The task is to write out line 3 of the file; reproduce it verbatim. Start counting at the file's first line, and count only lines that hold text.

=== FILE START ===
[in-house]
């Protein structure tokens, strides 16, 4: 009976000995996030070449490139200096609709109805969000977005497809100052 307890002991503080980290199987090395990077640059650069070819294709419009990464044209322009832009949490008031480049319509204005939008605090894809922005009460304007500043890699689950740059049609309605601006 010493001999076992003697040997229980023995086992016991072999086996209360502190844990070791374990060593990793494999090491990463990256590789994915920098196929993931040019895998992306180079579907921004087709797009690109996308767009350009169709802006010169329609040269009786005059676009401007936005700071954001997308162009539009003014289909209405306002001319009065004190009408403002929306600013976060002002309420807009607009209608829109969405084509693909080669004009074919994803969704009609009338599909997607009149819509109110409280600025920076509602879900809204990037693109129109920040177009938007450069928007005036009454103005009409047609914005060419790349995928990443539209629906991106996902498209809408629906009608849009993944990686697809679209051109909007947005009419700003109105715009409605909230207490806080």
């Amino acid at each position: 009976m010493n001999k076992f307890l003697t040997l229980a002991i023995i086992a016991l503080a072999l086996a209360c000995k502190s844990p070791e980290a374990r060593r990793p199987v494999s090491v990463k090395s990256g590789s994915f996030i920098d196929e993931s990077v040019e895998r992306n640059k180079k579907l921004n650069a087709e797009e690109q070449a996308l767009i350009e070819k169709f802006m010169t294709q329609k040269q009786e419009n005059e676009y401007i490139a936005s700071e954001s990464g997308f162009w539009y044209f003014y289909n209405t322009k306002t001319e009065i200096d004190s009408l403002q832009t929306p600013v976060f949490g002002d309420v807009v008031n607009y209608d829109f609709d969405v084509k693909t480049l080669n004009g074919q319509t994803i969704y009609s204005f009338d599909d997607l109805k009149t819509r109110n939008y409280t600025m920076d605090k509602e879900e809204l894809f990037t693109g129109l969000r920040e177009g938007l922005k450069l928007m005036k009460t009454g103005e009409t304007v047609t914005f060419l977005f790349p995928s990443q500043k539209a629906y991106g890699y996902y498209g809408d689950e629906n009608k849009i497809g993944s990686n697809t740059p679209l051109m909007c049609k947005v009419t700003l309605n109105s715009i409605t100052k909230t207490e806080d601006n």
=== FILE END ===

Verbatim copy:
């Amino acid at each position: 009976m010493n001999k076992f307890l003697t040997l229980a002991i023995i086992a016991l503080a072999l086996a209360c000995k502190s844990p070791e980290a374990r060593r990793p199987v494999s090491v990463k090395s990256g590789s994915f996030i920098d196929e993931s990077v040019e895998r992306n640059k180079k579907l921004n650069a087709e797009e690109q070449a996308l767009i350009e070819k169709f802006m010169t294709q329609k040269q009786e419009n005059e676009y401007i490139a936005s700071e954001s990464g997308f162009w539009y044209f003014y289909n209405t322009k306002t001319e009065i200096d004190s009408l403002q832009t929306p600013v976060f949490g002002d309420v807009v008031n607009y209608d829109f609709d969405v084509k693909t480049l080669n004009g074919q319509t994803i969704y009609s204005f009338d599909d997607l109805k009149t819509r109110n939008y409280t600025m920076d605090k509602e879900e809204l894809f990037t693109g129109l969000r920040e177009g938007l922005k450069l928007m005036k009460t009454g103005e009409t304007v047609t914005f060419l977005f790349p995928s990443q500043k539209a629906y991106g890699y996902y498209g809408d689950e629906n009608k849009i497809g993944s990686n697809t740059p679209l051109m909007c049609k947005v009419t700003l309605n109105s715009i409605t100052k909230t207490e806080d601006n």